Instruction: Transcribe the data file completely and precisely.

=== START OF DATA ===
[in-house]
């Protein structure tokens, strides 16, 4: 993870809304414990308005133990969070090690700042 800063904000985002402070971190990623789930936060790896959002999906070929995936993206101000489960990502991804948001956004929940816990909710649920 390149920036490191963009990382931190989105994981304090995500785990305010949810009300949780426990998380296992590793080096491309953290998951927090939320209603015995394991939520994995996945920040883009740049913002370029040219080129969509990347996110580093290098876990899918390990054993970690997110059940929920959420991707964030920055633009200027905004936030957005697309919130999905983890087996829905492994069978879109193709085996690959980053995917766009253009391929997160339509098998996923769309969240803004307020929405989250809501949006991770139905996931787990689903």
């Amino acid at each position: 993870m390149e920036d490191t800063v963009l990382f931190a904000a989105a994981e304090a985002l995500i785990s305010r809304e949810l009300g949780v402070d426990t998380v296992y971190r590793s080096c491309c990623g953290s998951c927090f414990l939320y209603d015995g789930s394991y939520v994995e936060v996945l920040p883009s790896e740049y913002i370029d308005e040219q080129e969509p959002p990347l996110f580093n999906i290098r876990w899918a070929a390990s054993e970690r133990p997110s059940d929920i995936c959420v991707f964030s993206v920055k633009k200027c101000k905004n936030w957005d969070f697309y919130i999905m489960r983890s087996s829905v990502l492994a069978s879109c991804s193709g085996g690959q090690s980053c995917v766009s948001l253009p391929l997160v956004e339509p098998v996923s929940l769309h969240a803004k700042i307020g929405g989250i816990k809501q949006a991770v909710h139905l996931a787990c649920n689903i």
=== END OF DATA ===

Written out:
[in-house]
């Protein structure tokens, strides 16, 4: 993870809304414990308005133990969070090690700042 800063904000985002402070971190990623789930936060790896959002999906070929995936993206101000489960990502991804948001956004929940816990909710649920 390149920036490191963009990382931190989105994981304090995500785990305010949810009300949780426990998380296992590793080096491309953290998951927090939320209603015995394991939520994995996945920040883009740049913002370029040219080129969509990347996110580093290098876990899918390990054993970690997110059940929920959420991707964030920055633009200027905004936030957005697309919130999905983890087996829905492994069978879109193709085996690959980053995917766009253009391929997160339509098998996923769309969240803004307020929405989250809501949006991770139905996931787990689903």
């Amino acid at each position: 993870m390149e920036d490191t800063v963009l990382f931190a904000a989105a994981e304090a985002l995500i785990s305010r809304e949810l009300g949780v402070d426990t998380v296992y971190r590793s080096c491309c990623g953290s998951c927090f414990l939320y209603d015995g789930s394991y939520v994995e936060v996945l920040p883009s790896e740049y913002i370029d308005e040219q080129e969509p959002p990347l996110f580093n999906i290098r876990w899918a070929a390990s054993e970690r133990p997110s059940d929920i995936c959420v991707f964030s993206v920055k633009k200027c101000k905004n936030w957005d969070f697309y919130i999905m489960r983890s087996s829905v990502l492994a069978s879109c991804s193709g085996g690959q090690s980053c995917v766009s948001l253009p391929l997160v956004e339509p098998v996923s929940l769309h969240a803004k700042i307020g929405g989250i816990k809501q949006a991770v909710h139905l996931a787990c649920n689903i």